Mozilla tackles XSS vulnerabilities with new technology

Mozilla tackles XSS vulnerabilities with new technology

Summary: Mozilla's security engineers are working on new technology that promises to mitigate a large class of Web application vulnerabilities, especially the cross-site scripting (XSS) plague against modern Web browsers.The project, called Content Security Policy, is designed to shut down XSS attacks by providing a mechanism for sites to explicitly tell the browser which content is legitimate.

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TOPICS: Security, Browser
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Mozilla's security engineers are working on new technology that promises to mitigate a large class of Web application vulnerabilities, especially the cross-site scripting (XSS) plague against modern Web browsers.

The project, called Content Security Policy, is designed to shut down XSS attacks by providing a mechanism for sites to explicitly tell the browser which content is legitimate. It can also help mitigate clickjacking and packet sniffing attacks.

[ SEE: Webcam hijack demo highlights clickjacking threat ]

Here's how Content Security Policy can provide a way for server administrators to reduce or eliminate their XSS attack surface.

  1. Website administrators specify which domains the browser should treat as valid sources of script.
  2. The browser will only execute script in source files from the white-listed domains and will disregard everything else, including inline scripts and event-handling HTML attributes.

    • Note: event-handling is still enabled in CSP without using HTML attributes.

  3. Sites that never want to have JavaScript included in their pages can choose to globally disallow script.

To combat clickjacking, which allows cicks on one Web page to actually apply to clicks on another page that’s invisible to the end user, Mozilla said Content Security Policy allows a site to specify which sites may embed a resource.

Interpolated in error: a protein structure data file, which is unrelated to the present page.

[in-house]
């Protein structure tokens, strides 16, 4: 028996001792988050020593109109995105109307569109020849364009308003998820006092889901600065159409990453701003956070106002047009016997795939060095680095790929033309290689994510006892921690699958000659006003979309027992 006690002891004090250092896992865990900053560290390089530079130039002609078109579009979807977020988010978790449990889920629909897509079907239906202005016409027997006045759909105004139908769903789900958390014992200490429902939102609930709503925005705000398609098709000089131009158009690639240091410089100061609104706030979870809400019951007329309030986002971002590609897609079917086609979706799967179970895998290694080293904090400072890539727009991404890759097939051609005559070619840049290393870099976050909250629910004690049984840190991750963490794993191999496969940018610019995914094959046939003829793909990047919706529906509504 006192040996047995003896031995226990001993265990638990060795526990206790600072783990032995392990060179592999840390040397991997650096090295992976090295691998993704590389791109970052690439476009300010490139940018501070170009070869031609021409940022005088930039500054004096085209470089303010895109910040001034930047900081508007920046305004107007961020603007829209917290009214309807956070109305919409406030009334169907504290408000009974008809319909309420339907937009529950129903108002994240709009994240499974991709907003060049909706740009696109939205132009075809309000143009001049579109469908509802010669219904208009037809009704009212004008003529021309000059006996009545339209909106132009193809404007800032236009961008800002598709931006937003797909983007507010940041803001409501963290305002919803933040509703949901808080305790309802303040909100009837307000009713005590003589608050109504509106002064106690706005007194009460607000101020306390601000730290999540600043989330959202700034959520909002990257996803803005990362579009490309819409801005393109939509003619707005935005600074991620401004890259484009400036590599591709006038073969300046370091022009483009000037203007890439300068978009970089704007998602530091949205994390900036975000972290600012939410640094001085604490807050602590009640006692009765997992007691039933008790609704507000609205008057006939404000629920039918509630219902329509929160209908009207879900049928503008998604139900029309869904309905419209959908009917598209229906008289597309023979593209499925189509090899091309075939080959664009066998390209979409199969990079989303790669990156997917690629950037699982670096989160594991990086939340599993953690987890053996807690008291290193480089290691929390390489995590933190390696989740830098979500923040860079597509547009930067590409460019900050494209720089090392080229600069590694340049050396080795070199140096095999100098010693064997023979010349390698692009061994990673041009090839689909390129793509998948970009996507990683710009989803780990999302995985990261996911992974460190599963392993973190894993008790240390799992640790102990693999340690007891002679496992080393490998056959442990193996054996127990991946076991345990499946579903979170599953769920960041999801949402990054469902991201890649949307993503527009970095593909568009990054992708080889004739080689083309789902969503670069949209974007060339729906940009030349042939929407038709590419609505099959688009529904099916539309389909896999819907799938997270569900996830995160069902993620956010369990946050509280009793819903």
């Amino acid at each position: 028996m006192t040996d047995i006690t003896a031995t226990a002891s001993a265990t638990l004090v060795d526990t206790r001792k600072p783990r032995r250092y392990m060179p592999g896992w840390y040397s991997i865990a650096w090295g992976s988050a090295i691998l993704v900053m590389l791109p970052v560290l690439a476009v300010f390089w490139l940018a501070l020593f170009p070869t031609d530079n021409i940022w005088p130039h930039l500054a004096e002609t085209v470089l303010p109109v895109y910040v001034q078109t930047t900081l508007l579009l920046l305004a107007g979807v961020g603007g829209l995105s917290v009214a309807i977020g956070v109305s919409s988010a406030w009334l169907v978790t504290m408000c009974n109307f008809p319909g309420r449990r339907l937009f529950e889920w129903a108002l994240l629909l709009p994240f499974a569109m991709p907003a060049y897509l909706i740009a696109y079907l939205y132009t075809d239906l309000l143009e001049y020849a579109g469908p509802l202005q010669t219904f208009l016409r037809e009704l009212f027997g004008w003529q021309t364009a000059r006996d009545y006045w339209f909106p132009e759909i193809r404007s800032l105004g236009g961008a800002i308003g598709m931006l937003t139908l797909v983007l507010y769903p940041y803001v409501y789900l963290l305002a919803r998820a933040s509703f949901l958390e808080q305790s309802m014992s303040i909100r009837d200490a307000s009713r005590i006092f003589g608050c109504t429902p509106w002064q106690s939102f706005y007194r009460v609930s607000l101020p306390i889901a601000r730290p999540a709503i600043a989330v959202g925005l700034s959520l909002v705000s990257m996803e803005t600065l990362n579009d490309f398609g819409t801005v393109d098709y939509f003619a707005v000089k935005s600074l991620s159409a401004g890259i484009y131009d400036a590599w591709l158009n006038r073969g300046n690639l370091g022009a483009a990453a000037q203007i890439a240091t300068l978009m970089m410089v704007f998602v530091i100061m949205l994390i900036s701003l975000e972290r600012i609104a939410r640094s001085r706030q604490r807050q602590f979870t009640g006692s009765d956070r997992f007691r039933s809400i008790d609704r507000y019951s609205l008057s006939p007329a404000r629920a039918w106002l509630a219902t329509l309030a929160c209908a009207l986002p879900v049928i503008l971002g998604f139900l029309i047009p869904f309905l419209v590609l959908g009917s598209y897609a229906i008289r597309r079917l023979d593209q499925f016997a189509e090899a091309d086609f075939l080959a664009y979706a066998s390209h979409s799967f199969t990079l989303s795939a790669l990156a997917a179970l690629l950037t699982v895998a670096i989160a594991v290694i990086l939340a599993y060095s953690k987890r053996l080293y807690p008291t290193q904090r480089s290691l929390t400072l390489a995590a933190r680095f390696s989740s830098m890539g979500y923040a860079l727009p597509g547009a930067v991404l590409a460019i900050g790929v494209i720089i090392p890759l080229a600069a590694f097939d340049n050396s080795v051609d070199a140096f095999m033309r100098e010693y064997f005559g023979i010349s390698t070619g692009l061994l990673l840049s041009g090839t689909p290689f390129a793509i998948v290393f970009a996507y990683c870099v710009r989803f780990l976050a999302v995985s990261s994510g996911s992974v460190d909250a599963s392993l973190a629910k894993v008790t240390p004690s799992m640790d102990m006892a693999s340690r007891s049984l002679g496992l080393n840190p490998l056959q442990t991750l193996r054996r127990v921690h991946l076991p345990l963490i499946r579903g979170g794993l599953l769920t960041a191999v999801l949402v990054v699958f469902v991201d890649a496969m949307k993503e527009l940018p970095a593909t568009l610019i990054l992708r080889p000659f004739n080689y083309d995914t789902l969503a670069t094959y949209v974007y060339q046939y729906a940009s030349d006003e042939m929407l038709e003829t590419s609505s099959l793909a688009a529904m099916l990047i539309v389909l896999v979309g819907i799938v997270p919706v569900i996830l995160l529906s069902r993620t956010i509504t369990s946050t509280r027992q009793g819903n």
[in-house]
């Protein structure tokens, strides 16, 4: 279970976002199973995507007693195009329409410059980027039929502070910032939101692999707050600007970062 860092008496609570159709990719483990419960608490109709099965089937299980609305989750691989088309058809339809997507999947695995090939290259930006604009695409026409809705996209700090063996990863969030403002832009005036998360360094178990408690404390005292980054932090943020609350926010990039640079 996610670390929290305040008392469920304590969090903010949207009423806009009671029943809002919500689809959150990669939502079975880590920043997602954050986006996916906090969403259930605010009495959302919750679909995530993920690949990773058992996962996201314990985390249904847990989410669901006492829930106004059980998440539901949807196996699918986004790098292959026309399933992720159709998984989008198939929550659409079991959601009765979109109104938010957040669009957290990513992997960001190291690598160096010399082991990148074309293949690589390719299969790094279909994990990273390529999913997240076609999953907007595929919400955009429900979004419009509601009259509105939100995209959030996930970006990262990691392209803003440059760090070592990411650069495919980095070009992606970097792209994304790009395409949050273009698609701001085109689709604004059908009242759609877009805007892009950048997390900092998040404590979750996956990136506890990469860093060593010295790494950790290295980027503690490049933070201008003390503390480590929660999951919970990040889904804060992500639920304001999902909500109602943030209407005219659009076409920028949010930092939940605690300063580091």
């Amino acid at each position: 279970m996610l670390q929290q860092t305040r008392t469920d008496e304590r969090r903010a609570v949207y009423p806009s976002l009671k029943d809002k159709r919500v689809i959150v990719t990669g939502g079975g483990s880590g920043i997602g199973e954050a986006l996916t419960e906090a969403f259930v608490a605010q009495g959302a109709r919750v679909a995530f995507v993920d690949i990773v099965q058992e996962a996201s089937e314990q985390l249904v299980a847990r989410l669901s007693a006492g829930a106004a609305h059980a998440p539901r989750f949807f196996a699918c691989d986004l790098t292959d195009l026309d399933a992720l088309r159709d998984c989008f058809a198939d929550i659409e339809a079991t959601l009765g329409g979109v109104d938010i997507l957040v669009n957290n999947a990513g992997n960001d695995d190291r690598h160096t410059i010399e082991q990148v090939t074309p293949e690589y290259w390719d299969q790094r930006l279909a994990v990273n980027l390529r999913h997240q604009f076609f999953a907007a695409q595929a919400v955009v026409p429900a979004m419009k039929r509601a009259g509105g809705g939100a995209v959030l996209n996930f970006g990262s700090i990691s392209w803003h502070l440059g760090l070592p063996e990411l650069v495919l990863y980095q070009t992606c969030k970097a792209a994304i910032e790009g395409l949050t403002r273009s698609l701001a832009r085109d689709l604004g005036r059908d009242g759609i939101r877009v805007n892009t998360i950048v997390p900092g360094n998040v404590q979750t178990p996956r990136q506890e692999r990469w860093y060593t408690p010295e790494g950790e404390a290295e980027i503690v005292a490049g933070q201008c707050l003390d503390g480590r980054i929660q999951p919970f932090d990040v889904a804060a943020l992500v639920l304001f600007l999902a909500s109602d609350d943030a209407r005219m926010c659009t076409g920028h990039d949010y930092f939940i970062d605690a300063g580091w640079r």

The open-source group said Content Security Policy will be fully backward compatible and will not affect sites or browsers which don't support it.

For more information, see Mozilla's FAQ and this blog post by security program manager Brandon Sterne.

Topics: Security, Browser

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11 comments
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  • sounds kinda like SPF, but for JavaScript

    Very cool!

    On another note, any idea's why Firefox doesn't take advantage of the Sandbox framework provided by Vista?

    Is it because of Vista's market share, to ease cross platform porting, or something else?
    JoeMama_z
    • It's JavaScript not Java Script

      Some purists might prefer ECMAScript but that wouldn't be correct.
      InAction Man
      • Thanks for answering my question!

        that sure was useful.
        JoeMama_z
      • What came first, the chicken or the egg?

        And does it really matter since it's all stolen
        from someone else's work anyways?
        Spiritusindomit@...
      • Really....

        I thought it was LiveScript table became JavaScript.
        Erroneous
    • Why would it? nt

      nt
      T1Oracle
      • Why wouldn't it?

        It's a security layer with obvious merit. For a browser that rose to fame chanting "Secure!" it seems odd that they haven't made it taken advantage of it.

        Edit: After looking around, it doesn't look like Firefox plays nice with AppArmor or SELinux, If this is true, again I have to ask "why not?"
        JoeMama_z
  • Too bad it relies on website owner action

    If it's reliant upon human action to implement, then it'll barely make a dent in the problem.
    ejhonda
  • All these protections are already available in IE8

    All these protections are already available in IE8. Mozilla is in late!
    directory
    • already available in IE8 ?

      They are, sort of. IF you have to time to wait around for that slug of spaghetti to do anything. I got tired of fiddling with it and went back to 7 until a couple more updates come 'round for it.
      twaynesdomain-22354355019875063839220739305988
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